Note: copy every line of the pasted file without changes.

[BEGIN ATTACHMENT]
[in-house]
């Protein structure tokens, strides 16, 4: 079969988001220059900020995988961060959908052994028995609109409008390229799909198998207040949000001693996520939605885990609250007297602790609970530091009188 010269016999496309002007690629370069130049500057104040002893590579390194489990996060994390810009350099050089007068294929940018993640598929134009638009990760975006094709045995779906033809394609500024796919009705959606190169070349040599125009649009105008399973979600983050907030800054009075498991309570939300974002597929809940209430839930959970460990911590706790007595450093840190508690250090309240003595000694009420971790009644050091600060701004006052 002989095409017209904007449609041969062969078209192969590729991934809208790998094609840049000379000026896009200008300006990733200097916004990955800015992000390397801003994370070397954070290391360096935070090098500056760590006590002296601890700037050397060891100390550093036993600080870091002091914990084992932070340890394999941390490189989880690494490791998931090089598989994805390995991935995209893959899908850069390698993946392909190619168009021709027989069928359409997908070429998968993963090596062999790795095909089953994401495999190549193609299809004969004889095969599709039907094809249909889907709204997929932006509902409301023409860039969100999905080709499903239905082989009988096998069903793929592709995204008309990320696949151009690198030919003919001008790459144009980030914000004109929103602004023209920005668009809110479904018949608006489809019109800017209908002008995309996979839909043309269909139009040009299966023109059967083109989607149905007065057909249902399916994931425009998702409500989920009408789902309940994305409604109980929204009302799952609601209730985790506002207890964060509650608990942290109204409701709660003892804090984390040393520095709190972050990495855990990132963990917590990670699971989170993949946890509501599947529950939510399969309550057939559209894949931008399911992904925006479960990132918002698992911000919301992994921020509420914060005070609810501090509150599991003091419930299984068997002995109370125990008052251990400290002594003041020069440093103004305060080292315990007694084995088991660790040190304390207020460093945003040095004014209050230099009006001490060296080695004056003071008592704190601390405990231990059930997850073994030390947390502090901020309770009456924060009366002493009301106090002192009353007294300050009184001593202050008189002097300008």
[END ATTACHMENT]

[in-house]
């Protein structure tokens, strides 16, 4: 079969988001220059900020995988961060959908052994028995609109409008390229799909198998207040949000001693996520939605885990609250007297602790609970530091009188 010269016999496309002007690629370069130049500057104040002893590579390194489990996060994390810009350099050089007068294929940018993640598929134009638009990760975006094709045995779906033809394609500024796919009705959606190169070349040599125009649009105008399973979600983050907030800054009075498991309570939300974002597929809940209430839930959970460990911590706790007595450093840190508690250090309240003595000694009420971790009644050091600060701004006052 002989095409017209904007449609041969062969078209192969590729991934809208790998094609840049000379000026896009200008300006990733200097916004990955800015992000390397801003994370070397954070290391360096935070090098500056760590006590002296601890700037050397060891100390550093036993600080870091002091914990084992932070340890394999941390490189989880690494490791998931090089598989994805390995991935995209893959899908850069390698993946392909190619168009021709027989069928359409997908070429998968993963090596062999790795095909089953994401495999190549193609299809004969004889095969599709039907094809249909889907709204997929932006509902409301023409860039969100999905080709499903239905082989009988096998069903793929592709995204008309990320696949151009690198030919003919001008790459144009980030914000004109929103602004023209920005668009809110479904018949608006489809019109800017209908002008995309996979839909043309269909139009040009299966023109059967083109989607149905007065057909249902399916994931425009998702409500989920009408789902309940994305409604109980929204009302799952609601209730985790506002207890964060509650608990942290109204409701709660003892804090984390040393520095709190972050990495855990990132963990917590990670699971989170993949946890509501599947529950939510399969309550057939559209894949931008399911992904925006479960990132918002698992911000919301992994921020509420914060005070609810501090509150599991003091419930299984068997002995109370125990008052251990400290002594003041020069440093103004305060080292315990007694084995088991660790040190304390207020460093945003040095004014209050230099009006001490060296080695004056003071008592704190601390405990231990059930997850073994030390947390502090901020309770009456924060009366002493009301106090002192009353007294300050009184001593202050008189002097300008």